# Quickstart¶

First ensure you have installed Python 3.7 (or greater) and ELFI. After installation you can start using ELFI:

```
import elfi
```

ELFI includes an easy to use generative modeling syntax, where the generative model is specified as a directed acyclic graph (DAG). Let’s create two prior nodes:

```
mu = elfi.Prior('uniform', -2, 4)
sigma = elfi.Prior('uniform', 1, 4)
```

The above would create two prior nodes, a uniform distribution from -2
to 2 for the mean `mu`

and another uniform distribution from 1 to 5
for the standard deviation `sigma`

. All distributions from
`scipy.stats`

are available.

For likelihood-free models we typically need to define a simulator and summary statistics for the data. As an example, lets define the simulator as 30 draws from a Gaussian distribution with a given mean and standard deviation. Let’s use mean and variance as our summaries:

```
import scipy.stats as ss
import numpy as np
def simulator(mu, sigma, batch_size=1, random_state=None):
mu, sigma = np.atleast_1d(mu, sigma)
return ss.norm.rvs(mu[:, None], sigma[:, None], size=(batch_size, 30), random_state=random_state)
def mean(y):
return np.mean(y, axis=1)
def var(y):
return np.var(y, axis=1)
```

Let’s now assume we have some observed data `y0`

(here we just create
some with the simulator):

```
# Set the generating parameters that we will try to infer
mean0 = 1
std0 = 3
# Generate some data (using a fixed seed here)
np.random.seed(20170525)
y0 = simulator(mean0, std0)
print(y0)
```

```
[[ 3.7990926 1.49411834 0.90999905 2.46088006 -0.10696721 0.80490023
0.7413415 -5.07258261 0.89397268 3.55462229 0.45888389 -3.31930036
-0.55378741 3.00865492 1.59394854 -3.37065996 5.03883749 -2.73279084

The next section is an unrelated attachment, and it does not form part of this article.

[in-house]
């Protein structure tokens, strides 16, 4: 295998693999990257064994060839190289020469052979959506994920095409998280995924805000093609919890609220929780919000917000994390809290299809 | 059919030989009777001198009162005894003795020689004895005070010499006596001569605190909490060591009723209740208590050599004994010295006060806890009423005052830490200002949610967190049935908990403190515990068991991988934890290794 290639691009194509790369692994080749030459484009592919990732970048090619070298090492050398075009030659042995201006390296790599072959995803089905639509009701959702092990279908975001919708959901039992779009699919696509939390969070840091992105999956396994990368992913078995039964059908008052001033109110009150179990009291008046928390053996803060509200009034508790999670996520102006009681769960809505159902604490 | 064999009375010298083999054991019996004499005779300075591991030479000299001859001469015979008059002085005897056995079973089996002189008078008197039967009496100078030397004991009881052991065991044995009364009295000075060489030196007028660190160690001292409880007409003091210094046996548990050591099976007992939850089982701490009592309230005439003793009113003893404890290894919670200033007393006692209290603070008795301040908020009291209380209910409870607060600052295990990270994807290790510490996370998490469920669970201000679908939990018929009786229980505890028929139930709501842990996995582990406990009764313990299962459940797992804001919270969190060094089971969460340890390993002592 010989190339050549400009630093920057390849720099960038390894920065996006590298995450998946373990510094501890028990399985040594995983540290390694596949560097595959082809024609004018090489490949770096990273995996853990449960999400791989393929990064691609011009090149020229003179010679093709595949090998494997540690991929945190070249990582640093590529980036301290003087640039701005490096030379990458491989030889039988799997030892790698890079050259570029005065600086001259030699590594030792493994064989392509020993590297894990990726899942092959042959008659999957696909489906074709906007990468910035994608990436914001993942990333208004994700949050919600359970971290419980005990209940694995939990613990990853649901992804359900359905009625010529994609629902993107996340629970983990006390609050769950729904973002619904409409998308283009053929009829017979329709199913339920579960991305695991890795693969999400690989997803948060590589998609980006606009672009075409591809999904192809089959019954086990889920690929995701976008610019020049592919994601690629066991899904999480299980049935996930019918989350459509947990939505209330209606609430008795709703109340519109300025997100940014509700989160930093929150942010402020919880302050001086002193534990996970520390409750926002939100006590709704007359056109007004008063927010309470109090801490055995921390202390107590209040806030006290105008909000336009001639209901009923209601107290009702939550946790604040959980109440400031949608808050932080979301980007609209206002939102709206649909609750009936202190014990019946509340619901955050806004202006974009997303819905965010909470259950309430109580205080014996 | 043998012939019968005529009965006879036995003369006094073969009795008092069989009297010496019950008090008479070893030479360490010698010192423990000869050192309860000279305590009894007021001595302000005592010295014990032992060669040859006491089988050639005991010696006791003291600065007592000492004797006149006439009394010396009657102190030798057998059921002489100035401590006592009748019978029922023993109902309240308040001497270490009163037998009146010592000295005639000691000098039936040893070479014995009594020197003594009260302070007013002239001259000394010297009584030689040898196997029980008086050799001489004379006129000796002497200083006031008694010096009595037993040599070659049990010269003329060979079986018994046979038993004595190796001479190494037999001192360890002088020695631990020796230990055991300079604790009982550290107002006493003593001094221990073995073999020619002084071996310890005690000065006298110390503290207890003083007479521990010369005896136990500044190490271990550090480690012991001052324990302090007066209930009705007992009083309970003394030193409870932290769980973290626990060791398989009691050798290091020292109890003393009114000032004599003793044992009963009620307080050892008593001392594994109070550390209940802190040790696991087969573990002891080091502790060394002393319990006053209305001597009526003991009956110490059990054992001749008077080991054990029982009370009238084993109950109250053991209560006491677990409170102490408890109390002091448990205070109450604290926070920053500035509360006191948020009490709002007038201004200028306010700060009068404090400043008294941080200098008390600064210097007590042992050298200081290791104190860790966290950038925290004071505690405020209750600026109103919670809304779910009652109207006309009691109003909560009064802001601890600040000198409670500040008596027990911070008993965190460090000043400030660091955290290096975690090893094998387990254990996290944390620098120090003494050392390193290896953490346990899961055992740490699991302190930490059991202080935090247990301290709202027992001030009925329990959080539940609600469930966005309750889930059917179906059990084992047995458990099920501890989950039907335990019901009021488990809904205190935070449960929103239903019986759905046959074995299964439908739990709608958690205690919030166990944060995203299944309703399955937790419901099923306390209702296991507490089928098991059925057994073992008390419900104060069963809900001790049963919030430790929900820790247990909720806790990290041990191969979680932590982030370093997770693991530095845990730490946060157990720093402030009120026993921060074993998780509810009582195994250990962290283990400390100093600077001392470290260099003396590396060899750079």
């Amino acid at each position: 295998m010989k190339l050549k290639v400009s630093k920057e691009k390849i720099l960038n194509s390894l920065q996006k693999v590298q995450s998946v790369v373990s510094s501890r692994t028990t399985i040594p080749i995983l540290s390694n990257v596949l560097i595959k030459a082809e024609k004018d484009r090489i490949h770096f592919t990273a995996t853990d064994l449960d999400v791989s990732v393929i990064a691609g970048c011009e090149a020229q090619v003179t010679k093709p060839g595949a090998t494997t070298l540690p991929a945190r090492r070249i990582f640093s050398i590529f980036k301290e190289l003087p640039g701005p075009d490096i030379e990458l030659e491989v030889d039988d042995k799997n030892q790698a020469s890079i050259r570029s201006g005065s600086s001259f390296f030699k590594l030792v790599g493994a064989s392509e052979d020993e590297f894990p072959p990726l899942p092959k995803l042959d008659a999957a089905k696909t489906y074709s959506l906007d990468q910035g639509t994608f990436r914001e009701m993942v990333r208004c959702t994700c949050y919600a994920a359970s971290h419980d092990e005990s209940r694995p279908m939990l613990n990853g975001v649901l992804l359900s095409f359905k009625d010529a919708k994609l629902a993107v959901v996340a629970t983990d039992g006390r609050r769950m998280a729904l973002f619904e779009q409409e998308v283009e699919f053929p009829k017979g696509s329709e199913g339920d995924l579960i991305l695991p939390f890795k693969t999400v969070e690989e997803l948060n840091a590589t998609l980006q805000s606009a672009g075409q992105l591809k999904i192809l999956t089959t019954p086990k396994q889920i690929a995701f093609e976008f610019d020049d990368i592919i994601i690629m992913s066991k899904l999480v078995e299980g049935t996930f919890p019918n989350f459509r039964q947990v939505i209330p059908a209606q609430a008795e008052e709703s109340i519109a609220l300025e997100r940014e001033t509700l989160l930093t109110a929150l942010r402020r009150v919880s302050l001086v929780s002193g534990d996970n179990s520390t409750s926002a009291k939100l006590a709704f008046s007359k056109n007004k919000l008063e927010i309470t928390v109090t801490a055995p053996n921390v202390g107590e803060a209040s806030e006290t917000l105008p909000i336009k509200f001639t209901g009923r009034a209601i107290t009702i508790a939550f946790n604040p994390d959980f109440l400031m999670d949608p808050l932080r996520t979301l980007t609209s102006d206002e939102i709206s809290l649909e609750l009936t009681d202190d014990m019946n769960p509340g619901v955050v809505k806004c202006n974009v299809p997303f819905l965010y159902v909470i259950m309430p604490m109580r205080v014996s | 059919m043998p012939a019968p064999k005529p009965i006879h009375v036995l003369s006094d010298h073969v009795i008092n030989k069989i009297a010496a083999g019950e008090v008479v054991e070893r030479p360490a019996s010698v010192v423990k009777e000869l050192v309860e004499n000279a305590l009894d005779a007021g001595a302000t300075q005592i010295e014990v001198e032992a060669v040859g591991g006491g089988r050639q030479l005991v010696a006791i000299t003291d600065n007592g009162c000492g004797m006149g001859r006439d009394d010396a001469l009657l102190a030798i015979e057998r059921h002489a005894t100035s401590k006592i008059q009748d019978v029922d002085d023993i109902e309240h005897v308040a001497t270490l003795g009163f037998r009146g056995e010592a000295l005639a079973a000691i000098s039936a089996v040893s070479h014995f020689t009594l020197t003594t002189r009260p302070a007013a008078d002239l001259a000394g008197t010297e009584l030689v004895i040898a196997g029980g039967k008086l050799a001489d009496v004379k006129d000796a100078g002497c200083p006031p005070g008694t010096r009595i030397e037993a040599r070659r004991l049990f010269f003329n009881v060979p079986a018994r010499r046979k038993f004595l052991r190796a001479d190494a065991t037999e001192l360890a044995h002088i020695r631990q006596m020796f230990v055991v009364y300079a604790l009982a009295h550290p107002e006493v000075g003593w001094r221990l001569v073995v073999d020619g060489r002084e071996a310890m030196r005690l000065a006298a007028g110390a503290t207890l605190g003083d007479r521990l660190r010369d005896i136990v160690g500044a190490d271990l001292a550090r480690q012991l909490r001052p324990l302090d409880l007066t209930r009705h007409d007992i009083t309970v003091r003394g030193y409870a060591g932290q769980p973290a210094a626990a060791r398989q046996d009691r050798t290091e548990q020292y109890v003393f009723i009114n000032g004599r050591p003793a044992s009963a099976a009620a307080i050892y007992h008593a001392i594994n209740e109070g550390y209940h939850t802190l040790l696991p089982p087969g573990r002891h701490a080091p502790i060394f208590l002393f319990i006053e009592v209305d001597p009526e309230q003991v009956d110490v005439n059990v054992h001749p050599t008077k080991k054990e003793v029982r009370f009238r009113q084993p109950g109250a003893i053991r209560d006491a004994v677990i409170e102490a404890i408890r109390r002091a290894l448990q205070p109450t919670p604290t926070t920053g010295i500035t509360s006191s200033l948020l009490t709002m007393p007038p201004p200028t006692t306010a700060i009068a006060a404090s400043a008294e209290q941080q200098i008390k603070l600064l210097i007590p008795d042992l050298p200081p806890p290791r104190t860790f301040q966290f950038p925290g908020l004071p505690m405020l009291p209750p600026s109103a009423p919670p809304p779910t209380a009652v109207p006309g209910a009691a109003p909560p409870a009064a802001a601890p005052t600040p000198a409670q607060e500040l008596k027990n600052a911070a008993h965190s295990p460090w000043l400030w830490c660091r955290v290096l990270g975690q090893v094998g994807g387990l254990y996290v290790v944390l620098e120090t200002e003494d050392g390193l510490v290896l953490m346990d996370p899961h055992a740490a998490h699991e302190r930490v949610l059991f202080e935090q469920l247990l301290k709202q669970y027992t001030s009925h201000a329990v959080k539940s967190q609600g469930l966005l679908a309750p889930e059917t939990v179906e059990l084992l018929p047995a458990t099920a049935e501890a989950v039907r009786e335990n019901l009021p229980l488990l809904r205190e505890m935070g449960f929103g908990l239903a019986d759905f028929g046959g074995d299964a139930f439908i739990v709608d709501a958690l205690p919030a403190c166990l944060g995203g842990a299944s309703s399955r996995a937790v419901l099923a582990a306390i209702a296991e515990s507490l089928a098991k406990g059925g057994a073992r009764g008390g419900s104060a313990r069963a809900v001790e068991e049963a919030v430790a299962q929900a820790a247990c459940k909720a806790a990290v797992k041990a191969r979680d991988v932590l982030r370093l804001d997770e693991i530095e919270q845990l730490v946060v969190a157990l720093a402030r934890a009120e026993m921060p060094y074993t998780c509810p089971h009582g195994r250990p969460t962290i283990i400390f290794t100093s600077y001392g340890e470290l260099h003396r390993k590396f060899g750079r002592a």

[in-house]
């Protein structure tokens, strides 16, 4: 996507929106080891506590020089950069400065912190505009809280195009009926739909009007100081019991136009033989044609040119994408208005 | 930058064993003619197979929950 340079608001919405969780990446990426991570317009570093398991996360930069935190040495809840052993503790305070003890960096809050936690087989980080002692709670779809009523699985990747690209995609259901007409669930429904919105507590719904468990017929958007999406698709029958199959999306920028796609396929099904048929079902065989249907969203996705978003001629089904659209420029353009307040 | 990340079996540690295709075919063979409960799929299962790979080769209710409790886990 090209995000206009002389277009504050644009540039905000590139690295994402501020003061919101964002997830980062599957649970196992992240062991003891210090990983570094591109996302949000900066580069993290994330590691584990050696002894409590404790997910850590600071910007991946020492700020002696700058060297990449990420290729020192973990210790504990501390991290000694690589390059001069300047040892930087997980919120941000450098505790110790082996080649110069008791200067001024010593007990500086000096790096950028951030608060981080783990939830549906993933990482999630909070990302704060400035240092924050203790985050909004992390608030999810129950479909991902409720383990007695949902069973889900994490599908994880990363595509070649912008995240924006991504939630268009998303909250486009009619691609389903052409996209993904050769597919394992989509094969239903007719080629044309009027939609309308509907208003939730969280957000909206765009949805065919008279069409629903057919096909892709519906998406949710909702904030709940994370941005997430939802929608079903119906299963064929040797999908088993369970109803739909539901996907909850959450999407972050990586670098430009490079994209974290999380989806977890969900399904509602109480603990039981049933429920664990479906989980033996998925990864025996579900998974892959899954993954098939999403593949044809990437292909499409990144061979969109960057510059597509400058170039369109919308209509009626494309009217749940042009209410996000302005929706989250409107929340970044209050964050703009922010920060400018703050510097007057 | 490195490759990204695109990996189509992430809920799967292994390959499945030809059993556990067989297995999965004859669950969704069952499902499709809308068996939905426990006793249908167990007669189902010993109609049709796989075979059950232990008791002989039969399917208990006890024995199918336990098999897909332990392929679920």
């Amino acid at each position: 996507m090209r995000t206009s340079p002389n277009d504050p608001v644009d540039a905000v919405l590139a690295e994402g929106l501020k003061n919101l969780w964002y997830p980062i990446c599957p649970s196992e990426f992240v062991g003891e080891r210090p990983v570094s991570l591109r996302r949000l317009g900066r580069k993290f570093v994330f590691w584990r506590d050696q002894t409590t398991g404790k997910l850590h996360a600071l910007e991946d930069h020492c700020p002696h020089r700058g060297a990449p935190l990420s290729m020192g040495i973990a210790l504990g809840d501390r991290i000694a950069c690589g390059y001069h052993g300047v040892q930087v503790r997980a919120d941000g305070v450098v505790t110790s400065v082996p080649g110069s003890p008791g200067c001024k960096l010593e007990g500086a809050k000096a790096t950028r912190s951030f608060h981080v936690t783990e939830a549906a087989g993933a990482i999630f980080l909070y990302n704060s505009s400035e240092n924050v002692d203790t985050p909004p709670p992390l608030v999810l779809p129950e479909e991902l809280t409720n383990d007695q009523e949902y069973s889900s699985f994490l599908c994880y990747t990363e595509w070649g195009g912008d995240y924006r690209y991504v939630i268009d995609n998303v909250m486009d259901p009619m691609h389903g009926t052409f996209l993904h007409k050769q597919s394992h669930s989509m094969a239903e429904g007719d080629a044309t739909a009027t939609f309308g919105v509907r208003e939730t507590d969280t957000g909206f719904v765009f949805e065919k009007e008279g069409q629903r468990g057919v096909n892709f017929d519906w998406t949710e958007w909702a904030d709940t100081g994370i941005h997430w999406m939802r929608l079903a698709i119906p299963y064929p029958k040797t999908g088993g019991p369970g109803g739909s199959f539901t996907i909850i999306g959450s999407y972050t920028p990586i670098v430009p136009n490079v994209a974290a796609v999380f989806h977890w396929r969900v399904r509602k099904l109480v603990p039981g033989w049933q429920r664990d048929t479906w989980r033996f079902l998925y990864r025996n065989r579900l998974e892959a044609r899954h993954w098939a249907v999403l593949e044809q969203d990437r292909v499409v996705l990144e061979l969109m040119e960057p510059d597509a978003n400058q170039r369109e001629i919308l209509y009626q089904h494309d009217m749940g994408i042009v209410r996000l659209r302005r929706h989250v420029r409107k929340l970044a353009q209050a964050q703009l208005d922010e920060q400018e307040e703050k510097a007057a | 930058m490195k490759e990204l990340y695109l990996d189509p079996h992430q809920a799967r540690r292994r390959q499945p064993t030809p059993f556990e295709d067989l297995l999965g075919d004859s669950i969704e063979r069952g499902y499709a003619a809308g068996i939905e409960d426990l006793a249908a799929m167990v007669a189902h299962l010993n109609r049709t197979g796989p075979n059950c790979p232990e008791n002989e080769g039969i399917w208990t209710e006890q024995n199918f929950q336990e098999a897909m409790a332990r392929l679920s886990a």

6.10128027 5.09388631 1.90079255 -1.7161259 3.86821266 0.4963219
1.64594033 -2.51620566 -0.83601666 2.68225112 2.75598375 -6.02538356]]
```

Now we have all the components needed. Let’s complete our model by adding the simulator, the observed data, summaries and a distance to our model:

```
# Add the simulator node and observed data to the model
sim = elfi.Simulator(simulator, mu, sigma, observed=y0)
# Add summary statistics to the model
S1 = elfi.Summary(mean, sim)
S2 = elfi.Summary(var, sim)
# Specify distance as euclidean between summary vectors (S1, S2) from simulated and
# observed data
d = elfi.Distance('euclidean', S1, S2)
```

If you have `graphviz`

installed to your system, you can also
visualize the model:

```
# Plot the complete model (requires graphviz)
elfi.draw(d)
```

Note

The automatic naming of nodes may not work in all environments e.g. in interactive Python shells. You can alternatively provide a name argument for the nodes, e.g. `S1 = elfi.Summary(mean, sim, name='S1')`

.

We can try to infer the true generating parameters `mean0`

and
`std0`

above with any of ELFI’s inference methods. Let’s use ABC
Rejection sampling and sample 1000 samples from the approximate
posterior using threshold value 0.5:

```
rej = elfi.Rejection(d, batch_size=10000, seed=30052017)
res = rej.sample(1000, threshold=.5)
print(res)
```

```
Method: Rejection
Number of samples: 1000
Number of simulations: 120000
Threshold: 0.492
Sample means: mu: 0.748, sigma: 3.1
```

Let’s plot also the marginal distributions for the parameters:

```
import matplotlib.pyplot as plt
res.plot_marginals()
plt.show()
```